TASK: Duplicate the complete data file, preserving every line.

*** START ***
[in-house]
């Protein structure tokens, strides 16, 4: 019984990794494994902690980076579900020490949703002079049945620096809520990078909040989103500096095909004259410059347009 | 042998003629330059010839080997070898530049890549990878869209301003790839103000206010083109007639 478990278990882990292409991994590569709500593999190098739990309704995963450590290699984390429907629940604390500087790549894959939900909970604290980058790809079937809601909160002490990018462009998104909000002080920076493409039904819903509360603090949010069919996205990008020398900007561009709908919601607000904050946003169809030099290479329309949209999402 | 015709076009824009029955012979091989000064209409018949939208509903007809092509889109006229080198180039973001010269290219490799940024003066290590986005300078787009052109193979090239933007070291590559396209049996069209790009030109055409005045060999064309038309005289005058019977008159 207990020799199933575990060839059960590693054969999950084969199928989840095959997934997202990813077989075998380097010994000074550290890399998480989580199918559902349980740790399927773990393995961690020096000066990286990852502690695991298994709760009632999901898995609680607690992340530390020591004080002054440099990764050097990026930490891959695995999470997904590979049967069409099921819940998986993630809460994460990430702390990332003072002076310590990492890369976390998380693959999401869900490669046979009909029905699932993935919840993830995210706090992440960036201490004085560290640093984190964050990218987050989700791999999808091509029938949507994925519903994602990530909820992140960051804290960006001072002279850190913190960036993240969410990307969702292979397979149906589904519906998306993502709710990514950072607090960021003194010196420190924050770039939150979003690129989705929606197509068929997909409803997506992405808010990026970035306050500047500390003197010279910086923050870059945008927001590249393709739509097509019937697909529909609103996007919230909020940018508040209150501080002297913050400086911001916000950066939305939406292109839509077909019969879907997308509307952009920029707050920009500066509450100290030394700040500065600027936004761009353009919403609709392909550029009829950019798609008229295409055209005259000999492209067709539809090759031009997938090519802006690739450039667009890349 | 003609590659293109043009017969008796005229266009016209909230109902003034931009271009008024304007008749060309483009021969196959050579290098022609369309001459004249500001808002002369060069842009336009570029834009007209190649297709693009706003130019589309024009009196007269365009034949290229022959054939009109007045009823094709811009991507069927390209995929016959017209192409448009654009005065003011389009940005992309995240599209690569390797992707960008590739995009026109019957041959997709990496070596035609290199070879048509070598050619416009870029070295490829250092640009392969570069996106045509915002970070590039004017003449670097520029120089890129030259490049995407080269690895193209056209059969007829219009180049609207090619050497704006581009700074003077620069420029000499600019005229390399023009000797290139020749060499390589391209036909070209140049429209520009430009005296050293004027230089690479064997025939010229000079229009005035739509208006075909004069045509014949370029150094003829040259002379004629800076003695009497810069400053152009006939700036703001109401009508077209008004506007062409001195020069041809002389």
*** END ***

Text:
[in-house]
């Protein structure tokens, strides 16, 4: 019984990794494994902690980076579900020490949703002079049945620096809520990078909040989103500096095909004259410059347009 | 042998003629330059010839080997070898530049890549990878869209301003790839103000206010083109007639 478990278990882990292409991994590569709500593999190098739990309704995963450590290699984390429907629940604390500087790549894959939900909970604290980058790809079937809601909160002490990018462009998104909000002080920076493409039904819903509360603090949010069919996205990008020398900007561009709908919601607000904050946003169809030099290479329309949209999402 | 015709076009824009029955012979091989000064209409018949939208509903007809092509889109006229080198180039973001010269290219490799940024003066290590986005300078787009052109193979090239933007070291590559396209049996069209790009030109055409005045060999064309038309005289005058019977008159 207990020799199933575990060839059960590693054969999950084969199928989840095959997934997202990813077989075998380097010994000074550290890399998480989580199918559902349980740790399927773990393995961690020096000066990286990852502690695991298994709760009632999901898995609680607690992340530390020591004080002054440099990764050097990026930490891959695995999470997904590979049967069409099921819940998986993630809460994460990430702390990332003072002076310590990492890369976390998380693959999401869900490669046979009909029905699932993935919840993830995210706090992440960036201490004085560290640093984190964050990218987050989700791999999808091509029938949507994925519903994602990530909820992140960051804290960006001072002279850190913190960036993240969410990307969702292979397979149906589904519906998306993502709710990514950072607090960021003194010196420190924050770039939150979003690129989705929606197509068929997909409803997506992405808010990026970035306050500047500390003197010279910086923050870059945008927001590249393709739509097509019937697909529909609103996007919230909020940018508040209150501080002297913050400086911001916000950066939305939406292109839509077909019969879907997308509307952009920029707050920009500066509450100290030394700040500065600027936004761009353009919403609709392909550029009829950019798609008229295409055209005259000999492209067709539809090759031009997938090519802006690739450039667009890349 | 003609590659293109043009017969008796005229266009016209909230109902003034931009271009008024304007008749060309483009021969196959050579290098022609369309001459004249500001808002002369060069842009336009570029834009007209190649297709693009706003130019589309024009009196007269365009034949290229022959054939009109007045009823094709811009991507069927390209995929016959017209192409448009654009005065003011389009940005992309995240599209690569390797992707960008590739995009026109019957041959997709990496070596035609290199070879048509070598050619416009870029070295490829250092640009392969570069996106045509915002970070590039004017003449670097520029120089890129030259490049995407080269690895193209056209059969007829219009180049609207090619050497704006581009700074003077620069420029000499600019005229390399023009000797290139020749060499390589391209036909070209140049429209520009430009005296050293004027230089690479064997025939010229000079229009005035739509208006075909004069045509014949370029150094003829040259002379004629800076003695009497810069400053152009006939700036703001109401009508077209008004506007062409001195020069041809002389």